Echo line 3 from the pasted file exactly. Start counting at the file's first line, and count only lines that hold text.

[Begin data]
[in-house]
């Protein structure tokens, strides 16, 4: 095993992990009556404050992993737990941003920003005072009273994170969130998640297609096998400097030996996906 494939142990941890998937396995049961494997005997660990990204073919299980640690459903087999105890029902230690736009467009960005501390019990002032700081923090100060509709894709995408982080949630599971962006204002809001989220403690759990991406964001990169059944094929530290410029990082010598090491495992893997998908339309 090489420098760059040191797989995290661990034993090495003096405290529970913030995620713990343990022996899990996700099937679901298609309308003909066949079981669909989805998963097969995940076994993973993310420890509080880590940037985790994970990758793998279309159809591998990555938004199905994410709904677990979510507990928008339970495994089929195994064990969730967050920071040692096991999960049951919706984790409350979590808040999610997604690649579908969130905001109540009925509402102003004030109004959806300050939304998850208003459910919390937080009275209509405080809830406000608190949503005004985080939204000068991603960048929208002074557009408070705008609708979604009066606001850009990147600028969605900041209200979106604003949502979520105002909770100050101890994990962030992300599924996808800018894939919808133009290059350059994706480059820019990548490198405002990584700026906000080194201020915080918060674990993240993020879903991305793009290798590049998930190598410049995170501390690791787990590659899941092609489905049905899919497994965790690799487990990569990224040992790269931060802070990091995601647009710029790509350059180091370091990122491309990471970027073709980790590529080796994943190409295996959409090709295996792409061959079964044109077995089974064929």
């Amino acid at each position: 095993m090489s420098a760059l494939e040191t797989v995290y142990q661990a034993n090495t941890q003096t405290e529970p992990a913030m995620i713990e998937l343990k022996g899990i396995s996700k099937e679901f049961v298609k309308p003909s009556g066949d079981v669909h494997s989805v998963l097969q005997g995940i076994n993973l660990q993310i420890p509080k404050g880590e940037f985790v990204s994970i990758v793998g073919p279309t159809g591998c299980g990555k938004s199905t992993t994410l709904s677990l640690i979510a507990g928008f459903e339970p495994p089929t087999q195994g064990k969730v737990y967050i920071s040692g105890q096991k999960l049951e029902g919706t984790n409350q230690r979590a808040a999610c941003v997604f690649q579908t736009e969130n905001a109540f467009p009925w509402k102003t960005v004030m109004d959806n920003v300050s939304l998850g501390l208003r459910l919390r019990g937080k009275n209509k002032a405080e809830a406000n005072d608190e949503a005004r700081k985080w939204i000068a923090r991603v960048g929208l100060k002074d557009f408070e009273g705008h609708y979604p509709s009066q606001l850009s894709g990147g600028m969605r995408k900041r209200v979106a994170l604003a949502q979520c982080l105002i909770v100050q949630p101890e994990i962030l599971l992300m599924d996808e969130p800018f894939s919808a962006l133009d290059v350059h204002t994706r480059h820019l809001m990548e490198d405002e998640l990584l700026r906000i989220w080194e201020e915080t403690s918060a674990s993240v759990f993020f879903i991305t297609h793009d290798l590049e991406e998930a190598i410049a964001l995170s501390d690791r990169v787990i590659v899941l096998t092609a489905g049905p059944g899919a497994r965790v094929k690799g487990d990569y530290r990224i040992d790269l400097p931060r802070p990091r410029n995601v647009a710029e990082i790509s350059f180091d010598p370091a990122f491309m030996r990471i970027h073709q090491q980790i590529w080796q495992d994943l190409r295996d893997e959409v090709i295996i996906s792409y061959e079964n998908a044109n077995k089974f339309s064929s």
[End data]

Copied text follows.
């Amino acid at each position: 095993m090489s420098a760059l494939e040191t797989v995290y142990q661990a034993n090495t941890q003096t405290e529970p992990a913030m995620i713990e998937l343990k022996g899990i396995s996700k099937e679901f049961v298609k309308p003909s009556g066949d079981v669909h494997s989805v998963l097969q005997g995940i076994n993973l660990q993310i420890p509080k404050g880590e940037f985790v990204s994970i990758v793998g073919p279309t159809g591998c299980g990555k938004s199905t992993t994410l709904s677990l640690i979510a507990g928008f459903e339970p495994p089929t087999q195994g064990k969730v737990y967050i920071s040692g105890q096991k999960l049951e029902g919706t984790n409350q230690r979590a808040a999610c941003v997604f690649q579908t736009e969130n905001a109540f467009p009925w509402k102003t960005v004030m109004d959806n920003v300050s939304l998850g501390l208003r459910l919390r019990g937080k009275n209509k002032a405080e809830a406000n005072d608190e949503a005004r700081k985080w939204i000068a923090r991603v960048g929208l100060k002074d557009f408070e009273g705008h609708y979604p509709s009066q606001l850009s894709g990147g600028m969605r995408k900041r209200v979106a994170l604003a949502q979520c982080l105002i909770v100050q949630p101890e994990i962030l599971l992300m599924d996808e969130p800018f894939s919808a962006l133009d290059v350059h204002t994706r480059h820019l809001m990548e490198d405002e998640l990584l700026r906000i989220w080194e201020e915080t403690s918060a674990s993240v759990f993020f879903i991305t297609h793009d290798l590049e991406e998930a190598i410049a964001l995170s501390d690791r990169v787990i590659v899941l096998t092609a489905g049905p059944g899919a497994r965790v094929k690799g487990d990569y530290r990224i040992d790269l400097p931060r802070p990091r410029n995601v647009a710029e990082i790509s350059f180091d010598p370091a990122f491309m030996r990471i970027h073709q090491q980790i590529w080796q495992d994943l190409r295996d893997e959409v090709i295996i996906s792409y061959e079964n998908a044109n077995k089974f339309s064929s």